President Trump addresses a rally at the Nashville Municipal Auditorium on May 29. (Nicholas Kamm/AFP/Getty Images)
National correspondent

A remarkable graph made the rounds during the weekend, created by consultant Bruce Mehlman. Using Gallup’s presidential approval ratings, he compared each modern president’s approval rating among members of his own party at this point in his presidency.

The results looked like this, excluding the Democratic presidents.


Even including the Democrats, the top two were the same: Post-9/11 George W. Bush and Donald Trump. The difference between an 87 percent approval and an 83 percent approval rating is statistically insignificant, but, regardless, only Bush has a higher approval rating among Republicans about 500 days into his presidency.

Our Philip Rucker explored one significant way in which Trump is very much unlike those past Republicans.

“In President Trump’s telling, which can often be more imaginary than real, he is a victim — a long-suffering, tormented victim,” Rucker writes, pointing to various examples of Trump deeming things to be “unfair.” Then Rucker makes a key point.

“For Trump, this posture makes and preserves political power,” he writes. “He has created around himself an aura of unfair persecution — by the nation’s elites, Democrats, the media and law enforcement — that inspires sympathy from and solidarity with his aggrieved supporters.”

That latter aspect, solidarity, is the more important one. It’s the feeling of shared aggrievement that powers much of the support for Trump.

A poll released on Sunday from CBS and YouGov reinforces that point. Respondents in battleground House districts were asked about five things that define Trump’s presidency and if they mostly like or mostly dislike them. Nearly 8 in 10 Republicans said that they mostly like Trump’s efforts to upset the “elites” and the establishment.


We’ve seen similar numbers in the past. Last summer, Pew Research Center asked those who approve of Trump why they do so, asking respondents to choose between his policies and his approach. Four times as many people who approved of Trump said it was because of his approach and personality as said it was due to his policies.

This isn’t a new phenomenon, of course. On the campaign trail, Trump railed against his opponent Hillary Clinton in part by portraying her as part of a group of elites that included Democrats broadly, the Washington establishment and the media. His supporter Jeffrey Lord, then a fixture of CNN’s coverage of the campaign, regularly argued that this was central to Trump’s success: Clinton’s endorsements and rallies with Barack Obama only helped reinforce Trump’s argument. There was uncertainty about whether Trump’s support among Republicans would erode, making Clinton’s path to victory easier, but Trump won 88 percent of the Republican vote. That’s lower than recent Republican nominees but only by a few percentage points.

Usually when presidents win, they seek to reach out to the political opposition — at least rhetorically — to build a coalition with which to govern. Trump never made that outreach in any significant way, talking often about unifying the country but making clear the gulf between the two partisan sides would need to be crossed by a bridge the Democrats need to build. In office, his policies have been a mix of traditional Republican priorities and the cultural red meat he pledged in the Republican primaries.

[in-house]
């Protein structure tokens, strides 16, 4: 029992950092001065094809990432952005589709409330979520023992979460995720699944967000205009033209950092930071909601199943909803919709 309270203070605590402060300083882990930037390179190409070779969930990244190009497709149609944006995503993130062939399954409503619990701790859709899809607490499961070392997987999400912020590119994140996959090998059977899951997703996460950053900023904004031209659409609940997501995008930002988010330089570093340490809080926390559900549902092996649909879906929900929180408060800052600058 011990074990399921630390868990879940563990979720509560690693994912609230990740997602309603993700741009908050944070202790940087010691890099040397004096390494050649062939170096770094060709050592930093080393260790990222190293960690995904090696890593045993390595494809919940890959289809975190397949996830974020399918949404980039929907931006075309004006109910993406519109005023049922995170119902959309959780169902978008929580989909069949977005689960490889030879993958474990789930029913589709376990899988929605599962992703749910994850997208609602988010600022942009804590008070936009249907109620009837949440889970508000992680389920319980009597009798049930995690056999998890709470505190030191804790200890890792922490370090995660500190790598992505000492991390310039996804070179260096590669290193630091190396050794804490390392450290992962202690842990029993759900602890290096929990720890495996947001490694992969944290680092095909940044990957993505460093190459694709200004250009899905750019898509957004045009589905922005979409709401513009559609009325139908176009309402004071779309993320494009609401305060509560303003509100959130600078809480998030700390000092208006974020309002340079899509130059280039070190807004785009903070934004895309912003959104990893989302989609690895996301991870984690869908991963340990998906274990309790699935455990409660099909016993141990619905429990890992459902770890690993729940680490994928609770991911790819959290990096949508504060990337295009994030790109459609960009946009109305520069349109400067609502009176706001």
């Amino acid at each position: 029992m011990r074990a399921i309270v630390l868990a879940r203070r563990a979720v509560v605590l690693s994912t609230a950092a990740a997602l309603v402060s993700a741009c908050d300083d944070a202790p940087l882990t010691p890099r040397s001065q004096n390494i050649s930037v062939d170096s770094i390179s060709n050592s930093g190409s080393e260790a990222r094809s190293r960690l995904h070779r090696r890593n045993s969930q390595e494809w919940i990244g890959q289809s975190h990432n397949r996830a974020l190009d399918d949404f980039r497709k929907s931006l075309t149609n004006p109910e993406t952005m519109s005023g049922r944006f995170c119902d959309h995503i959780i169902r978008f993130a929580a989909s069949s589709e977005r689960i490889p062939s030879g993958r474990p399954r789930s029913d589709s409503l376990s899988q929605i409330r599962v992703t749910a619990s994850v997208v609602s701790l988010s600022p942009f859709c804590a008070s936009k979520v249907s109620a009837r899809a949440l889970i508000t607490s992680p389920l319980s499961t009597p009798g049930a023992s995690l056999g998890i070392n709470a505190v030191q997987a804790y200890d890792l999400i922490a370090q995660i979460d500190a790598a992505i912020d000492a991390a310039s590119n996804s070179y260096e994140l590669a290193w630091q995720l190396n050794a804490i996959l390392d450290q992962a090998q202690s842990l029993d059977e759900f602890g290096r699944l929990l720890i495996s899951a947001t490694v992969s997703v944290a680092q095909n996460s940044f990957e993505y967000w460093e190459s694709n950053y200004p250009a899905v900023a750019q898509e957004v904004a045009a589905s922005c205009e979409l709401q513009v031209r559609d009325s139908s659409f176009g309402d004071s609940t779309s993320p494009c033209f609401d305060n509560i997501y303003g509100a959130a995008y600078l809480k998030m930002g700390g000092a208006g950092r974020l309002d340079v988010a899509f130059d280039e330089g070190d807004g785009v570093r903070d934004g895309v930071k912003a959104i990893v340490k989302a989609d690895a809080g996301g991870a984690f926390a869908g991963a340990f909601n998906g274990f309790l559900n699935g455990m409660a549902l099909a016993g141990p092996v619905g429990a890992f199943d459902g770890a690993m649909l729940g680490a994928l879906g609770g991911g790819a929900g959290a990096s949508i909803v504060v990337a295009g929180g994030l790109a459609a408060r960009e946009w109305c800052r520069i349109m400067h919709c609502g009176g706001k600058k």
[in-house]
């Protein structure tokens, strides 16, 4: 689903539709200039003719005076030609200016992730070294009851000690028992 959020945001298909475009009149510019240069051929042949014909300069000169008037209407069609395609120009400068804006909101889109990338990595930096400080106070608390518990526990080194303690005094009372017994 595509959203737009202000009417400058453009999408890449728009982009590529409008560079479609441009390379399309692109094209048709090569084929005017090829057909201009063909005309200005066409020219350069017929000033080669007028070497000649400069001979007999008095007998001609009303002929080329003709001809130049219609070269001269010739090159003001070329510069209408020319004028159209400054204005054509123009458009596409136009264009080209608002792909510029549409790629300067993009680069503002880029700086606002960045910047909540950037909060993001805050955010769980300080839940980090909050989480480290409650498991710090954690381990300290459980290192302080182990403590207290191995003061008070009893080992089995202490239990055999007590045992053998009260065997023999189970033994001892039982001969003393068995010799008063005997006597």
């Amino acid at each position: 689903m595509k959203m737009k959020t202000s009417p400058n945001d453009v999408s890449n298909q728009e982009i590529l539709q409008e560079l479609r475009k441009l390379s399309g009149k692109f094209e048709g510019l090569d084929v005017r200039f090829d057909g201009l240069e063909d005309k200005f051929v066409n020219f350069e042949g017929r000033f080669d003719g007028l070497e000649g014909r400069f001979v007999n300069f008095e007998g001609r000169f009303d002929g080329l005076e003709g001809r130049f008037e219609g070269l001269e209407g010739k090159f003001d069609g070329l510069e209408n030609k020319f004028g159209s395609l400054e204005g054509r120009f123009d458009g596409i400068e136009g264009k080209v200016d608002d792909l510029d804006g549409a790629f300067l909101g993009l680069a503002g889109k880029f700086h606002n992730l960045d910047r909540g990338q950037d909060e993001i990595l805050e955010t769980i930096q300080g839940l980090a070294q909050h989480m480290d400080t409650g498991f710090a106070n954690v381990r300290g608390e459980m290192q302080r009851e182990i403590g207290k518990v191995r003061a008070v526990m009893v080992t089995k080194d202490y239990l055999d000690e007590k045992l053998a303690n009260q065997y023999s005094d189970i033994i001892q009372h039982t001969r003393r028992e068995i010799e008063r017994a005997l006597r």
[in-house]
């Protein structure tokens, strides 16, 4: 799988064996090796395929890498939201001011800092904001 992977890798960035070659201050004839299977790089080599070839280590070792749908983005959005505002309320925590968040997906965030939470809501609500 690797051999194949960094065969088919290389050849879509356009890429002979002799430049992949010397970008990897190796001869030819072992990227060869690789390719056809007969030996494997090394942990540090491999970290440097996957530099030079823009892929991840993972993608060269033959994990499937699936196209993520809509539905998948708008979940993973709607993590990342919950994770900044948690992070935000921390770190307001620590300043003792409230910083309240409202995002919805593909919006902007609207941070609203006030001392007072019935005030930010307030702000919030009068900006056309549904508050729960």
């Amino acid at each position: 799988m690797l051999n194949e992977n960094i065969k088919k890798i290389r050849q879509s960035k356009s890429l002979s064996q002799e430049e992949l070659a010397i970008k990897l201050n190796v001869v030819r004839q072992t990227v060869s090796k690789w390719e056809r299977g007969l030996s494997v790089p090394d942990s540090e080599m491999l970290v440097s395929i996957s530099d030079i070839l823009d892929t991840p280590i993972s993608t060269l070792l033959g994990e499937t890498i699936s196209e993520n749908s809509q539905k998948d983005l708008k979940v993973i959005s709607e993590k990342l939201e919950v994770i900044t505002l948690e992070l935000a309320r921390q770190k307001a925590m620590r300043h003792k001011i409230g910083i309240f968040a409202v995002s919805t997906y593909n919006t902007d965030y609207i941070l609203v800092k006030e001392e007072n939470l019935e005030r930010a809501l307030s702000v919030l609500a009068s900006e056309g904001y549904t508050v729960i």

All the while, he’s continued to run against the elites and the establishment and Democrats. The media — positioned as the opposition from Day One — is the “enemy of the American people,” according to one tweet. Democrats are “obstructionists” blocking his agenda (ignoring the splits within his own party which preventing him from passing everything he desires). The elites are seen in the “deep state” that’s running the investigation into Russian interference in the 2016 election. There’s an always-at-war-with-East Asia feel to the Trump presidency, and he’s leveraging partisan hostility to Democrats to expand that conflict outward.

It’s important to remember that Trump didn’t originate this hostility to Republicans’ political others. He marinated in it during the years preceding his presidential bid, watching and making regular appearances on Fox News and engaging in conspiracy theories like birtherism.

That sentiment is rising. Pew has regularly tracked partisan feeling, finding that the two parties regard each other more negatively now than at any point in the past — and see each other as a threat to the country.


Trump took over the Republican fortress and has redoubled the party’s moat-digging efforts. His willingness to fight endless cultural battles contributes to his party’s support for him, which he knows.

Consider the flip side of Mehlman’s chart. Usually, high approval for a president among members of one party correlates to higher approval within the other party, too. After 9/11, George W. Bush was approved of by most Democrats, too. Gerald Ford and Ronald Reagan, at this point in their presidencies, were generally unpopular among both groups.

Trump is an exception.


George W. Bush was popular with both Democrats and Republicans post-9/11 because he was focused on battling an enemy that both Democrats and Republicans hated. Trump is popular with Republicans now because he is focused on battling an enemy hated by most Republicans: Democrats.